10 reasons I hate Valentine’s Day

open heartOK, maybe ‘hate’ is too strong. I really only hate coleslaw, and hearing a woman (or girl) swear. “Dislike” is more fair. But no matter the word, the fact remains: Valentine’s Day doesn’t excite me — and it hasn’t since I was a child.

Here’s why:

10: Cheap chocolate: The big box grocery and drug stores look like cupid vomited poor-quality chocolate in the aisles — and on the displays by the door. No matter how fancy Mr. Whitman tries to make his heart boxes, they’re still filled with crappy candy made with sub-par ingredients. Amazon shoppers agree, rating the brand 2.5/5 stars, at best.

9: The color red: Blondes (at least this blonde) look like a broken capillary in red, unless we’re talking nail polish. 

8: That dang Open Heart necklace from Kay Jewelers: Jane Seymour pushes that clunky, unattractive pendant year after year (The ad is bad enough to earn a spot on CommercialsIHate.com). Seymour, it seems, has an exceptionally open heart (and bed). She’s been married four times. Not sure that makes her the ideal person to peddle romantic gestures celebrating “lasting love.”

As for the bauble, the jeweler charges about $300 for the original necklace, although there are now nearly 40 open heart designs. For that kind of cash, you could (easily) have a local jeweler make a custom piece that would likely be more meaningful to the lady in your life.

Looks like something you'd see at a funeral.

Reminds me of something you’d see at a funeral.

7: Overpriced flowers: On, say, February 2 you can buy one dozen red roses for about $20. Next week, those same flowers will cost you at least 50 bones. Flowers are beautiful at any time of year, not just Valentine’s. So wait till the week following the lovers holiday and really wow her — by tripling that dozen.

Just don’t send the posies to work. Unless she’s the type to swoon over public proposals and not think engagement ring photos on social media are tacky, she probably won’t appreciate receiving flowers at the office. They’re showy, and a distraction. (The first year R and I were dating he didn’t know I felt this way and sent flowers to my office. I hid them under my desk all day, then snuck them out the door when few colleagues were around to see. The water then spilled all over the car, and half the stems broke. I felt bad, and taped them back together to take a photo. A couple months later, I explained my position on flowers — or any gift, really — at work.)

6: Costly dinners: The price-gouging doesn’t stop at the florist. Those prix fix dinners ($250 surf and turf for two at your favorite chain seafood joint) suck us in, then we complain how the food/service/night was sub-par when we chose to go out to a restaurant on a day that’s second only to Mother’s Day in volume.

FBbrag5: Social media show-offs: Next weekend, your feed will be inundated with people trying to over-celebrate their love. Bragging about your spouse, or relationship, online doesn’t make you (or him or her) any more awesome, it just makes you sound insecure. True love doesn’t need to be announced to anyone but your “bae”. (First and last time I use that term, promise).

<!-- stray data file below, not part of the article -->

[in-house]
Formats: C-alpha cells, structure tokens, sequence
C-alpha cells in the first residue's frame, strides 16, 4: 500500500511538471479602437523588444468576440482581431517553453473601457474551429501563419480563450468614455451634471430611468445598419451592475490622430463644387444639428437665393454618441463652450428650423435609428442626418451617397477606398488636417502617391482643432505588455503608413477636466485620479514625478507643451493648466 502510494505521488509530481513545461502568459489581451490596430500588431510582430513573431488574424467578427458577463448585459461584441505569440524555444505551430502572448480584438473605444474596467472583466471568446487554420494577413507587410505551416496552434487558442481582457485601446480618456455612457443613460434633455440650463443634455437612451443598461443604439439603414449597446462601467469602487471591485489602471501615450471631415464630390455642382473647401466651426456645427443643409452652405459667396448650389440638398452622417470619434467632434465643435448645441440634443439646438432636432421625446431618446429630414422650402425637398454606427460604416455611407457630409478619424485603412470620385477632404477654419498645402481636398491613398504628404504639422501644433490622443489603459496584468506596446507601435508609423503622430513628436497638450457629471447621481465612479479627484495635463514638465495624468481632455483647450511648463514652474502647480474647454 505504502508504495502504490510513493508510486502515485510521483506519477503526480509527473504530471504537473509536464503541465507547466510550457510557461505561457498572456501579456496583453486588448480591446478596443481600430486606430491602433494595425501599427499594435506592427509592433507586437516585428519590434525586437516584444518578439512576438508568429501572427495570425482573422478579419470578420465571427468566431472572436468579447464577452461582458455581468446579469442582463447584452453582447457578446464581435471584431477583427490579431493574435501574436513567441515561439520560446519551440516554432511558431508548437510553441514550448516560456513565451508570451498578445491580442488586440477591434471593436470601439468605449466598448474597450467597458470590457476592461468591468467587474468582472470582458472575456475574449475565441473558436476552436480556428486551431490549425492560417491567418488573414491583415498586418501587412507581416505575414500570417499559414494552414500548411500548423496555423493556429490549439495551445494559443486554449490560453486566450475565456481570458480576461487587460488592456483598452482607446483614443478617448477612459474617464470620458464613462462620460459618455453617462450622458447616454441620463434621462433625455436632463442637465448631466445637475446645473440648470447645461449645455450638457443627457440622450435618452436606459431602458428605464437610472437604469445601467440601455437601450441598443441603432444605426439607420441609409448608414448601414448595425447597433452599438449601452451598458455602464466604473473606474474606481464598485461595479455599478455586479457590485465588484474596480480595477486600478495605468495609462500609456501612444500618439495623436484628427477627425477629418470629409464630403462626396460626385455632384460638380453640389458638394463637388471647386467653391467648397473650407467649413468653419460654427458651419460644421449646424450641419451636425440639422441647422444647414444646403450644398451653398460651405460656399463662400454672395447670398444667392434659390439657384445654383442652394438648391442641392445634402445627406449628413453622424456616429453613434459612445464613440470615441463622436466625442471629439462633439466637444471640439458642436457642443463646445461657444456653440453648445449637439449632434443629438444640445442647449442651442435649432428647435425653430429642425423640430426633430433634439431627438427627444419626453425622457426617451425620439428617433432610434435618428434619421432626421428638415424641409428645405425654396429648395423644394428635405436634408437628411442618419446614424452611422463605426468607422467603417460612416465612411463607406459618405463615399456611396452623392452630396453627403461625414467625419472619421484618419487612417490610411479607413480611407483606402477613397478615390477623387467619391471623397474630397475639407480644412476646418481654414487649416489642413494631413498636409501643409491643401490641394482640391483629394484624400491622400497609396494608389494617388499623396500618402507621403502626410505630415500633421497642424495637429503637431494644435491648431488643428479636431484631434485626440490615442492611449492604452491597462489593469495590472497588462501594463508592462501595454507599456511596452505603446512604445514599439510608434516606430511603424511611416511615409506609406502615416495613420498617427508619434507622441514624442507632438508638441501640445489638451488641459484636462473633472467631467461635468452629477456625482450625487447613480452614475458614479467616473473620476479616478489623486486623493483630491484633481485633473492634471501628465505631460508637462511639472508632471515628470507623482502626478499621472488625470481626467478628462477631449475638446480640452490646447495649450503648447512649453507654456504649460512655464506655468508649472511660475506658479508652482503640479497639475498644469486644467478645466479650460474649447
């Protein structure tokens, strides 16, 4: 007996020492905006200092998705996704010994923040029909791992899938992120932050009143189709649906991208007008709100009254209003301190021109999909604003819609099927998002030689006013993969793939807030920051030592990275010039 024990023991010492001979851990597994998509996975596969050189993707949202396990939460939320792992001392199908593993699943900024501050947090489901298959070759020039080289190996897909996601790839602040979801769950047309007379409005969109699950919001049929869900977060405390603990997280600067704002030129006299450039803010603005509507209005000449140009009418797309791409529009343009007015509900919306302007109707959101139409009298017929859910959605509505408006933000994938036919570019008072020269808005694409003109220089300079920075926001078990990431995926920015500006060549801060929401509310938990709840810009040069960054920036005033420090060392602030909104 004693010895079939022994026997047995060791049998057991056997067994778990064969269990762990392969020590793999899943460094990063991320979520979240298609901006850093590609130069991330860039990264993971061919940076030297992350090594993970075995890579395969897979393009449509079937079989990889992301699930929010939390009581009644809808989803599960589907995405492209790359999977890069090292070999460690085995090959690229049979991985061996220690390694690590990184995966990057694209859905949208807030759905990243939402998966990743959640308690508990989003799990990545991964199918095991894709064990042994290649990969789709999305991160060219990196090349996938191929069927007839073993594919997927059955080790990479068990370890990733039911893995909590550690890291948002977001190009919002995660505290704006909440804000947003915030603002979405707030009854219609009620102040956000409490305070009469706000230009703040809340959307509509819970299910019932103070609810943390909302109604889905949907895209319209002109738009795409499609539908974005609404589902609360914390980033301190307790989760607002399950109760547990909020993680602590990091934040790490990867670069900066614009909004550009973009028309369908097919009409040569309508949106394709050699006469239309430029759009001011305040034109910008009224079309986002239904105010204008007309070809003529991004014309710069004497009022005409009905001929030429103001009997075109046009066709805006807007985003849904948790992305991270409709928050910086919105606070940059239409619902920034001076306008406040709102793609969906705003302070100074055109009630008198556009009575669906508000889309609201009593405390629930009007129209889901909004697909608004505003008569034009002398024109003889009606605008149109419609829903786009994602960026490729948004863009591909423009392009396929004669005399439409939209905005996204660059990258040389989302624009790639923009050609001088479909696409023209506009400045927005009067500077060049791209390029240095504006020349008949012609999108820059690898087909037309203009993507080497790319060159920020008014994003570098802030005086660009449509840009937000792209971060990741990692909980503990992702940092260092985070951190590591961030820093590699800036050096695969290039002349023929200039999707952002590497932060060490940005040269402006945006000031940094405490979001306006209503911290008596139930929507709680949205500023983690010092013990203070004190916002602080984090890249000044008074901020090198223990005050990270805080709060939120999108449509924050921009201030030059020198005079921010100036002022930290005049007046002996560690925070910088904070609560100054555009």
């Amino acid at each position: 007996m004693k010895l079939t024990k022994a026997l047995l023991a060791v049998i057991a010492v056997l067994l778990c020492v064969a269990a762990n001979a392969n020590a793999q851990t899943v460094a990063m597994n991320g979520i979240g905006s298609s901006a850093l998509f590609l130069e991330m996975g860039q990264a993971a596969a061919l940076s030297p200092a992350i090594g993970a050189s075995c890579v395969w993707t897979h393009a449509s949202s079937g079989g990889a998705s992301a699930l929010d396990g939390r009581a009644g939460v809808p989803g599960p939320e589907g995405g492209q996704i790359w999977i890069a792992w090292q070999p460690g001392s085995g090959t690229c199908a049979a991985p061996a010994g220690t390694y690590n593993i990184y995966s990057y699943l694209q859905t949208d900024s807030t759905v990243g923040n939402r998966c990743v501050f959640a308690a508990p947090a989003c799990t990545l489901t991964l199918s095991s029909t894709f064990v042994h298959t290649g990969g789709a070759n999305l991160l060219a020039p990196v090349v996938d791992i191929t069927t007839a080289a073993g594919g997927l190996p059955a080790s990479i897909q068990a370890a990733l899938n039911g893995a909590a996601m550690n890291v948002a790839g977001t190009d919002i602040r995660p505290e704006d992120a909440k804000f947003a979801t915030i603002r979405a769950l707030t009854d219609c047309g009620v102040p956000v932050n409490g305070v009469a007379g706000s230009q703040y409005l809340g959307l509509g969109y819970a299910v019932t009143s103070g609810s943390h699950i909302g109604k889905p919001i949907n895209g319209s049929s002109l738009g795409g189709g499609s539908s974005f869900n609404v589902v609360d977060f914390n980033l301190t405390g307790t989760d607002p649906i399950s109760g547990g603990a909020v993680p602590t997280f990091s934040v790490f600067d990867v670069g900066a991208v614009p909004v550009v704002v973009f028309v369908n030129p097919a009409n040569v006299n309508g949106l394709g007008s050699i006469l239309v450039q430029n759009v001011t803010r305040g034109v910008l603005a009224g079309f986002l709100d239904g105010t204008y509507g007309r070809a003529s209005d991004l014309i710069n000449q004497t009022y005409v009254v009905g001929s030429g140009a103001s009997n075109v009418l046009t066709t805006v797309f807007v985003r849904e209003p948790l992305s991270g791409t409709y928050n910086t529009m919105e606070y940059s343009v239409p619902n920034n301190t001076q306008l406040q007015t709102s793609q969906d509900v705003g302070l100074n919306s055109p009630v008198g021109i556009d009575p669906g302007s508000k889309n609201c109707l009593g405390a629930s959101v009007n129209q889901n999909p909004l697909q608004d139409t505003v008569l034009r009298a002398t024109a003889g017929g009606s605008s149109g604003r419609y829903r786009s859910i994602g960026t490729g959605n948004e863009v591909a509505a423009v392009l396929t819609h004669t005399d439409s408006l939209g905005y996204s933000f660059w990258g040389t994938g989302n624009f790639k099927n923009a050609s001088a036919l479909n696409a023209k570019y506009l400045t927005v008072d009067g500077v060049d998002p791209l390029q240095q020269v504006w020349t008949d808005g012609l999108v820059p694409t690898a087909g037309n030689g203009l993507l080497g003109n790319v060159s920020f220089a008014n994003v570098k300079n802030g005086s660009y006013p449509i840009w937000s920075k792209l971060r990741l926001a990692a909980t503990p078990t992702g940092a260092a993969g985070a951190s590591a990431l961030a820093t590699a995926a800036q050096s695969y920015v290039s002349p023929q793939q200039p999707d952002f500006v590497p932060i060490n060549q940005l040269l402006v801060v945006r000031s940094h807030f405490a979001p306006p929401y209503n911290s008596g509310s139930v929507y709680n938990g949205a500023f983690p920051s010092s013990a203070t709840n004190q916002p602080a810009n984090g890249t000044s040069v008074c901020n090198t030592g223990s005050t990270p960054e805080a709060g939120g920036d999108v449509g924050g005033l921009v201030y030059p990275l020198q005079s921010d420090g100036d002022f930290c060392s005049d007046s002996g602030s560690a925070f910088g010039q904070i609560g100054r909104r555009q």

4: Farting monkey cards: Love should be funny. Laughing feels amazing and a man or woman who can make you laugh — like really laugh till the beverage you’re drinking comes out your nose — is a keeper. And, I guess, gas is funny — if you’re 6. But Valentine’s Day and flatulence go together like Khloe Kardashian and Lamar Odom.

3: Excessive sappiness: If you don’t go the monkey fart route, you’re stuck with some sappy card — the kind that would make you roll your eyes on any other day of the year. If you really want to say “I love you,” buy a card that’s blank inside and write your own message (without Googling for help).

2: Random well-wishes: Last year, a cashier wished me a Happy Valentine’s Day. I was buying milk, and potatoes. I hesitated to say “Happy Valentine’s Day” back, lest I be accused of sexual harassment, or something else, in our super-sensitive society. Whining “but she said it first,” while being questioned by authorities (or the store security guard), doesn’t seem like an acceptable “out.”

1: Valentine’s Day is a mess of cliches — flowers, chocolate, mushy cards, red, pink and more red. I hate cliches, possibly more than I detest a cursing woman forcing me to eat coleslaw … at a restaurant … on Valentine’s Day.

7 thoughts on “10 reasons I hate Valentine’s Day

  1. Miss Erin

    That’s hysterical about the first time R sent you roses.

    One year my husband sent me flowers about a week before Valentines Day. It was likely much less expensive for him, and I got the surprise factor of getting flowers on a random day.

  2. Maggie

    I think flowers at work are thoughtful and sweet but completely agree that its ridiculous how expensive they are around Valentines Day. I also share the same sentiments about the open heart necklace… ugh!

  3. D2

    I’m with you on the Valentine’s Day dislike. But taking it even further, I pretty much have grown very tired of most of the holidays, Hallmark or otherwise. I try to let my loved ones and my close friends know that I’m thinking of them throughout the year. Any day can be a holiday. A small gift or card or just a personal note sent through the mail seem to do the trick. Enjoy your day and keep up the good work Kristi.

  4. Melissa

    I don’t think it’s possible for me to accurately describe how much I loved reading this! Made me laugh so much . Thank you for this!!!!

  5. Ginny Dunigan

    Just perfect. I completely agree with all and thought all these thoughts 55 times .
    No I likes Valentines Day as a kid. But adult……

    NEVER. If I could tell you how many boxes of Rite aid chocolate I received. You know that expensive chocolate store.( even after asking for either Krause ir nothing at all) thank you. Nope. Still RITEAID.


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